California Is Thinking About Legalizing Cannabis Cafes

The proposed bill would help cannabis retailers that are struggling to make ends meet

Customers smoke marijuana at the Lowell Cafe in west hollywood
Californians may soon be able to order lunch with their pre-roll.
Bloomberg via Getty Images

California cannabis users may soon be able to grab food, non-alcoholic beverages and even a live performance at their local dispensary. A new bill proposed by Assemblyman Matt Haney, a Democrat from San Francisco, would legalize the sale of food, beverages and tickets to live performances at cannabis retailers and lounges, according to the Los Angeles Times. If passed, localities across the state would have the power to permit the consumption of food and bev, a move that could help cannabis retailers struggling with high taxes and overhead costs.

Haney proposed the bill after speaking with cannabis businesses in Los Angeles and the Coachella Valley who say expansion is necessary to sustain their operations. “They’re losing to the illegal cannabis industry, and one thing that the legal cannabis small business can offer is an experience,” Haney said. “Cannabis businesses told us that they may have to close their doors unless the laws change. The regulations that prohibit them from offering other products like food are a huge burden.”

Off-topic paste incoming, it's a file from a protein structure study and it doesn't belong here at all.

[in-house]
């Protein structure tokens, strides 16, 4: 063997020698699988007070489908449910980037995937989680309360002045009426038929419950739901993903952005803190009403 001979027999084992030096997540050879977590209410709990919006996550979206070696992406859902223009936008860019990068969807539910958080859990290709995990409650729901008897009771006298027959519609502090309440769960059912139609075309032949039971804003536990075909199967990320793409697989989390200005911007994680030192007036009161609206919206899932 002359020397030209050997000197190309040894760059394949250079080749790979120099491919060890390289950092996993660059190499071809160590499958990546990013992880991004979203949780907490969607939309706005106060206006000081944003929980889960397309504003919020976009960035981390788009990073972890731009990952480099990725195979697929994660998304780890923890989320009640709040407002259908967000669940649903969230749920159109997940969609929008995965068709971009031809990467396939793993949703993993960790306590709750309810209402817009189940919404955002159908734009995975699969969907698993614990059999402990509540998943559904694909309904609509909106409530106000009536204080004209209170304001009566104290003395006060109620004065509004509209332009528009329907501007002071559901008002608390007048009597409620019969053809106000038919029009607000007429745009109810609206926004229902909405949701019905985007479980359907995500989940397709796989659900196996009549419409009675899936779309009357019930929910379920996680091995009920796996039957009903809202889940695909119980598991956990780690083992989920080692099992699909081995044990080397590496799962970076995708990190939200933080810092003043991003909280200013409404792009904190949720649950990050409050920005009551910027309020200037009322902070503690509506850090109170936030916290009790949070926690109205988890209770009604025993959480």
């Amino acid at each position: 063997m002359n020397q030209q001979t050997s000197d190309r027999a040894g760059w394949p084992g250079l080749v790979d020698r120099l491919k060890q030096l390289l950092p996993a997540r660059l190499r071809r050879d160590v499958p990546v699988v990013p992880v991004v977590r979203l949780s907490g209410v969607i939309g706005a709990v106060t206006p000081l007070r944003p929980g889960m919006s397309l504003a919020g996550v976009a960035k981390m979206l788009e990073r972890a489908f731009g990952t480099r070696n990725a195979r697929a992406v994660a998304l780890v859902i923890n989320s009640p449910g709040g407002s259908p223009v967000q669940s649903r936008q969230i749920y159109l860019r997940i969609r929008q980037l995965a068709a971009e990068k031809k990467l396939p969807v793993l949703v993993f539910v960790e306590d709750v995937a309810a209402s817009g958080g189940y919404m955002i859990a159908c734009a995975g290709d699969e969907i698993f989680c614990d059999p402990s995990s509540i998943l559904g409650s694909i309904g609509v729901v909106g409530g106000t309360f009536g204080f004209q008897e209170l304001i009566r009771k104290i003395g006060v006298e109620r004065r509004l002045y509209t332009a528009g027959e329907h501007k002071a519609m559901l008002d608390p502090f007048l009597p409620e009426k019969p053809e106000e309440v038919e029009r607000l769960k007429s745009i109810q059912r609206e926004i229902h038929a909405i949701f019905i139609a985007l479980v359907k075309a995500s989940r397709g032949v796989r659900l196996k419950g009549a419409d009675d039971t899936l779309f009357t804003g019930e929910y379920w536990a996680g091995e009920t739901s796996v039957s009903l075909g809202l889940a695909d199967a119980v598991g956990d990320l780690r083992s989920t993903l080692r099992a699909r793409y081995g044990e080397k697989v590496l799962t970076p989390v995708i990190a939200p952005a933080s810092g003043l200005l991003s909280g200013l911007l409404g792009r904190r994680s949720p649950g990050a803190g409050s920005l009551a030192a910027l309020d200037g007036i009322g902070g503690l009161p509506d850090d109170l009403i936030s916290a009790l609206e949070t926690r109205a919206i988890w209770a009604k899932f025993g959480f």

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Some dispensaries have found creative ways to allow food and beverage in their establishments, but those workarounds aren’t necessarily helping their bottom line. One cannabis cafe in West Hollywood, The Artist Tree, has a deal with a local restaurant so customers can order food to enjoy in their smoking lounge. And while being able to order something to eat is great for customers, that revenue is going to the restaurant, not the dispensary itself.

Even if the bill passes, allowing cannabis retailers to sell food and drink and host performances would still be a “minor” change, according to Robert Solomon, co-chair of the UC Irvine Center for the Study of Cannabis. He also noted that heavy taxation is the biggest challenge for California cannabis retailers, as the state levy is 15%.

West Hollywood Councilwoman Chelsea Byers said that letting cannabis dispensaries turn into more social spaces would also “contribute to the normalization and destigmatization” of its use. We couldn’t agree more. 

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